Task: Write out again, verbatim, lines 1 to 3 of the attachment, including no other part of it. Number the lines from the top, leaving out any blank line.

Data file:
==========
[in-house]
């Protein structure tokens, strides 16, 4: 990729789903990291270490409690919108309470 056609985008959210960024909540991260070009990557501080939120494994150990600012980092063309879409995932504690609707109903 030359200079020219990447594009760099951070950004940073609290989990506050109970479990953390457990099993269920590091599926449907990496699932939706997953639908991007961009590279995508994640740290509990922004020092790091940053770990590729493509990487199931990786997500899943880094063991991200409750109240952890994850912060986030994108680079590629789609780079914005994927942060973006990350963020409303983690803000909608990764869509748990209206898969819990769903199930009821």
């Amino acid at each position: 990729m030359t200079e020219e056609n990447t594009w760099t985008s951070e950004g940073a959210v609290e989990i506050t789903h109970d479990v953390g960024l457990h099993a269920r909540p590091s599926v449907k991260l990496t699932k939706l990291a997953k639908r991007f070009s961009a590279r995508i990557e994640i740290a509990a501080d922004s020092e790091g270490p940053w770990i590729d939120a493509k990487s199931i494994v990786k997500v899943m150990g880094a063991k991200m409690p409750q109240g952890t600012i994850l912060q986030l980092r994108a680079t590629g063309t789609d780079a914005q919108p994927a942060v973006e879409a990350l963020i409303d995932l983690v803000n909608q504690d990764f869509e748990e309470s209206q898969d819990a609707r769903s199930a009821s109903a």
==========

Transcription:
[in-house]
């Protein structure tokens, strides 16, 4: 990729789903990291270490409690919108309470 056609985008959210960024909540991260070009990557501080939120494994150990600012980092063309879409995932504690609707109903 030359200079020219990447594009760099951070950004940073609290989990506050109970479990953390457990099993269920590091599926449907990496699932939706997953639908991007961009590279995508994640740290509990922004020092790091940053770990590729493509990487199931990786997500899943880094063991991200409750109240952890994850912060986030994108680079590629789609780079914005994927942060973006990350963020409303983690803000909608990764869509748990209206898969819990769903199930009821």
């Amino acid at each position: 990729m030359t200079e020219e056609n990447t594009w760099t985008s951070e950004g940073a959210v609290e989990i506050t789903h109970d479990v953390g960024l457990h099993a269920r909540p590091s599926v449907k991260l990496t699932k939706l990291a997953k639908r991007f070009s961009a590279r995508i990557e994640i740290a509990a501080d922004s020092e790091g270490p940053w770990i590729d939120a493509k990487s199931i494994v990786k997500v899943m150990g880094a063991k991200m409690p409750q109240g952890t600012i994850l912060q986030l980092r994108a680079t590629g063309t789609d780079a914005q919108p994927a942060v973006e879409a990350l963020i409303d995932l983690v803000n909608q504690d990764f869509e748990e309470s209206q898969d819990a609707r769903s199930a009821s109903a």